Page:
Friday July 29 2016

Ekirikubinza: I have nothing to lose in Rio de Janerio

Ekirikubinza wants Ugandan athletes to adopt a p

Ekirikubinza wants Ugandan athletes to adopt a positive mindset as they prepare for the Olympics in Brazil. PHOTO BY ISMAIL KEZAALA  

By Makhtum Muziransa

KAMPALA- It is a Thursday morning and Joshua Tibatemwa Ekirikubinza has been working in Hotel Africana swimming pool for nearly two hours swimming about 100 laps.

Unlike the seriousness you can read on teammate Jamila Lunkuse and coach Muzafaru Muwanguzi’s faces, there is nothing to show these three are preparing for the Olympics, the celebration of sport all over the world.
“I have been preparing all year, honestly ther
e is only so much you can do in two weeks to the competition,” Ekirikubinza, who is surely enjoying himself, says.

He knows there is no pressure to win medals but Ekirikubinza is under no illusion about how much he needs to maintain or swim under 25s in the 50m freestyle.

“There is hope for me to do better as long as I can keep my head down. My only focus is that I am going to swim,” the Computer Science and Economics student at Grinnell College in Iowa – USA, where his swimming career has moved by leaps and bounds, states.

“People are asking me; what medal are you going to win? Michael Phelps won his first medal at his second Olympics and is going to his fifth. We need to focus on the long term and encourage that kind of mindset in Uganda,” he adds.

“Everyone pays attention when the Olympics come but there is a background to how you get there. If you throw all that out and let the pressure get to you, you lose out on the experience,” opines the 19 year old swimmer, who was inspired to join the water sport as a six year old by elder brother Emmanuel.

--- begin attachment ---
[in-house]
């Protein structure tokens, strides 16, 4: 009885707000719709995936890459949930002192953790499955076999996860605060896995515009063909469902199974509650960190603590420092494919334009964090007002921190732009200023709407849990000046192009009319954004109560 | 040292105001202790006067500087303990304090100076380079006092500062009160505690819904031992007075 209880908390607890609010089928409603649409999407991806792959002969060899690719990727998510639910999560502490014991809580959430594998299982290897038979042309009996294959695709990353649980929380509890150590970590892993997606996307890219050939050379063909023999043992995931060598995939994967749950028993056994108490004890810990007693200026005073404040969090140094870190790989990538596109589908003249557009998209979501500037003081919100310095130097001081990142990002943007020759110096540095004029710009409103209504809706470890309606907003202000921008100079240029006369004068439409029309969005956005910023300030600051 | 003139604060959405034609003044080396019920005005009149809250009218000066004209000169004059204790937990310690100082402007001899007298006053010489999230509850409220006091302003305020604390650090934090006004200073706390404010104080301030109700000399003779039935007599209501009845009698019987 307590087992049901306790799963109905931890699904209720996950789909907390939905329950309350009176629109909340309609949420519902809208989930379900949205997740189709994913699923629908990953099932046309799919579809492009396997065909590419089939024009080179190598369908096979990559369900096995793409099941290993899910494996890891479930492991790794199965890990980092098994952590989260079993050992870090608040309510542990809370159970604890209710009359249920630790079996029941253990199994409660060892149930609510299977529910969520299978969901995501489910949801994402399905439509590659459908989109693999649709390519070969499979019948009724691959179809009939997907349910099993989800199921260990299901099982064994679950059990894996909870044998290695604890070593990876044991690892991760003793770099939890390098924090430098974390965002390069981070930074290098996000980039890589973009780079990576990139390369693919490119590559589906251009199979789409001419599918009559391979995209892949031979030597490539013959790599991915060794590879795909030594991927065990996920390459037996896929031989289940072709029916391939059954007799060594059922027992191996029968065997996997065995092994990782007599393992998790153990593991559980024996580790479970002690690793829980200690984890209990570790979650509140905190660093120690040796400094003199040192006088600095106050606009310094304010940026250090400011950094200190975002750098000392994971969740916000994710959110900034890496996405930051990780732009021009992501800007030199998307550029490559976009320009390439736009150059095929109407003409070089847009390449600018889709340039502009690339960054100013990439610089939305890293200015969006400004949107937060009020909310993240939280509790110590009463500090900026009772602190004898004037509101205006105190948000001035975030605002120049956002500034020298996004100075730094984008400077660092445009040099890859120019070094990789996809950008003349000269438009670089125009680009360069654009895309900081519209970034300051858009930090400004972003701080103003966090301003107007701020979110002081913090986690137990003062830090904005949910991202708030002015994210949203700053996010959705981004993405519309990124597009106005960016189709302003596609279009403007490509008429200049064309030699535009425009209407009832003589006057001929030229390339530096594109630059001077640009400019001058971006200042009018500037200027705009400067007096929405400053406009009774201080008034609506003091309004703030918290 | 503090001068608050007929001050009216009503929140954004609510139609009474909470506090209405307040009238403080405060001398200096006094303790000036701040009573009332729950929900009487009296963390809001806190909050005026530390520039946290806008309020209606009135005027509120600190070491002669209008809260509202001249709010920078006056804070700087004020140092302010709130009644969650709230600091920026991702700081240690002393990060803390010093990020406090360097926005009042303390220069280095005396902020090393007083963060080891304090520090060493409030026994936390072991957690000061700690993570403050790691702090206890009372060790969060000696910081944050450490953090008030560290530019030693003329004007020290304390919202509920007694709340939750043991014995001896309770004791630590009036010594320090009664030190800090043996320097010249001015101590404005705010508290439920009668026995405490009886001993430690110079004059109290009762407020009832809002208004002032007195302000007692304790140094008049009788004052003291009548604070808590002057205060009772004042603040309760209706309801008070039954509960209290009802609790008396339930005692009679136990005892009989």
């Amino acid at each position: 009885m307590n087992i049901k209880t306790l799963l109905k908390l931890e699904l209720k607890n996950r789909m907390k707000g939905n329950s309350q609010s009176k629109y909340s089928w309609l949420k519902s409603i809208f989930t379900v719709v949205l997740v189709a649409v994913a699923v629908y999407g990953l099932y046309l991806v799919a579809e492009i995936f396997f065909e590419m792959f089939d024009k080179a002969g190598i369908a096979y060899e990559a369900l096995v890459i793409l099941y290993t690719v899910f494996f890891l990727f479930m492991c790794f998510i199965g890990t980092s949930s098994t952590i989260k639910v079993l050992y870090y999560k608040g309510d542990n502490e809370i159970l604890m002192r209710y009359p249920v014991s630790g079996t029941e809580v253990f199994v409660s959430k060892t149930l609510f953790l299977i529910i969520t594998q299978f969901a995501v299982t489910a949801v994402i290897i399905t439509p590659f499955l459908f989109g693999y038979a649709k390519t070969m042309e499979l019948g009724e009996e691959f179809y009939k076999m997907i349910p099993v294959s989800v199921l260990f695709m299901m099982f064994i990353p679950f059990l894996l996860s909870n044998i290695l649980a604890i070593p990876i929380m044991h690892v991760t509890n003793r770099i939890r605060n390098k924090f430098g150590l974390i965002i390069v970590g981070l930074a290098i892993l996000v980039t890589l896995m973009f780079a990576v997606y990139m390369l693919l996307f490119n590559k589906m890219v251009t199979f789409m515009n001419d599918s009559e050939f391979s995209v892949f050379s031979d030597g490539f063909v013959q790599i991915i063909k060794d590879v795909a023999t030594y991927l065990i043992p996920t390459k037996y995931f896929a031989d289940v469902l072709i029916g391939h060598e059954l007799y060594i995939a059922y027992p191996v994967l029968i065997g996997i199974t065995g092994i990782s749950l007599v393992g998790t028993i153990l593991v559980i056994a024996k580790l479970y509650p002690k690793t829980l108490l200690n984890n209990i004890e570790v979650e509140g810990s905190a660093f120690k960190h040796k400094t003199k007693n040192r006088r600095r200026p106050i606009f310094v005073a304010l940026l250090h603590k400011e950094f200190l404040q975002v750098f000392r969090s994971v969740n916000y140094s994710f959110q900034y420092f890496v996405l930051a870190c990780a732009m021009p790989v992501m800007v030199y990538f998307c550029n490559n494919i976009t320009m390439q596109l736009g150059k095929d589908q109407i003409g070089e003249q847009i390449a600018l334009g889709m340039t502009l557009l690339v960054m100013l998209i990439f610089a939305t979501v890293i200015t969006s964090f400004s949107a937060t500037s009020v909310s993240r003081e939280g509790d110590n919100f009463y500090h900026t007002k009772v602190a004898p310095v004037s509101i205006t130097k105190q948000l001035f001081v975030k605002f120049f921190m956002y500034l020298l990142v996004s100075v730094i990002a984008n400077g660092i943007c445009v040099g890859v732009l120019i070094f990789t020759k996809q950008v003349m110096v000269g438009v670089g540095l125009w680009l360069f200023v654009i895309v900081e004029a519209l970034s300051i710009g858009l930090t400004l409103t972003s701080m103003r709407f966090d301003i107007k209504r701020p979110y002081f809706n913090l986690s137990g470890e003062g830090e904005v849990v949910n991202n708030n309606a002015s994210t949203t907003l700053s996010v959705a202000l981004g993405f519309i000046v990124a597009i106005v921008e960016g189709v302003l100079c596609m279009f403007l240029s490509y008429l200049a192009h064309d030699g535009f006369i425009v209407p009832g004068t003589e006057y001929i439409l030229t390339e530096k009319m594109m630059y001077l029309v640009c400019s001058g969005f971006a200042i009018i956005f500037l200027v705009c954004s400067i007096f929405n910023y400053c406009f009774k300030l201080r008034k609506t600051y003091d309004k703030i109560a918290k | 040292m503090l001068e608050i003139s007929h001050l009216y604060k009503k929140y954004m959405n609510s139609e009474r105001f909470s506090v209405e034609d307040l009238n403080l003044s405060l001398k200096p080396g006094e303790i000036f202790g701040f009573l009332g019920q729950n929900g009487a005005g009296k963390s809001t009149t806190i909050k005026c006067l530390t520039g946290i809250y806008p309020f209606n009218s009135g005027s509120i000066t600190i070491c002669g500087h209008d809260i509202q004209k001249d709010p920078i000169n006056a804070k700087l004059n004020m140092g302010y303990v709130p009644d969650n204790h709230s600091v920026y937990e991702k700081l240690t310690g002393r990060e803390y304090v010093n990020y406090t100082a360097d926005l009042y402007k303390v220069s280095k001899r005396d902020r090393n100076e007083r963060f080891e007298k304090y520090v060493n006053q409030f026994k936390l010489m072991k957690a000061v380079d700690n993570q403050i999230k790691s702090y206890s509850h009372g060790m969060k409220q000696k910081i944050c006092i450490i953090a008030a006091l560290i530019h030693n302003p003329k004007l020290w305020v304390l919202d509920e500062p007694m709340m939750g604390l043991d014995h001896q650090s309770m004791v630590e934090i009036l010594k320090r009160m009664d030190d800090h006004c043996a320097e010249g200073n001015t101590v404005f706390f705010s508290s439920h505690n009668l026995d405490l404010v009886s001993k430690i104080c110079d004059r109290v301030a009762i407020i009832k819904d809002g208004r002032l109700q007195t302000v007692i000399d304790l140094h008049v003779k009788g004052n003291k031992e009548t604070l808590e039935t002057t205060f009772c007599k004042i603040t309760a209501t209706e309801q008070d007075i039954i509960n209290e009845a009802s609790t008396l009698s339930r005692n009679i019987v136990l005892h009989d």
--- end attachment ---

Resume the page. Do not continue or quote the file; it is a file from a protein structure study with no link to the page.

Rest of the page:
Ekirikubinza isn’t even worried about the opponents he may face, some of whom have had better preparations. He pays membership of Shs550,000 per month to train and gym with brother Elisha, 17, at Hotel Africana – a burden he believes should be shouldered by government ahead of the Games.

“I can psyche myself up and do a terrible time or focus and get a good time. I have nothing to do with their preps. I just have to give my all,” he says. He is an outspoken lad that served in student politics and spoke on behalf of his class on their college graduation day at Aga Khan Academy - Kenya.

“Swimming is a great part of my life but I had to get a full life experience in school. I played football at nine years, was into student government and now enjoying the freedom at university,” he shares.

It is therefore hard for him to speak about how he made the Olympics, on a wild card after clocking 25:54 in the 50m freestyle at World Championships held last August in Kazan - Russia, without him adding his voice to the challenges of the day.

“We get a lot of criticism but there has been no investment to have a home grown qualifier let alone medal winner at international meets,” he says.

“Jamila is in the UK, I am in USA where my pool is just three minutes from where I stay. Here kids have no facilities. They leave school, drive for an hour to meet the coach.

“But we still try and don’t throw our hands up to wait for things to get better. It’s testament to what talent we have that we have swimmers that go to the Olympics,” he adds. Ekirikubinza knows he must make this opportunity count while he his time at Grinnell College lasts.

“To be honest I wasn’t a medal winner as a kid but I started thinking of the Olympics in 2012 when Jamila and Ganzi (Mugula) were preparing to go,” he shares.

He beat another top performer Arnold Kisulo to the wild card while his brother and their friend Nuwa Senkebe will also eye 2020. “Competition will be tight but rather than us compete for one spot, what if this competition helps us qualify on our own? It will be a dream swimming next to my brother, Senk and Arnold.”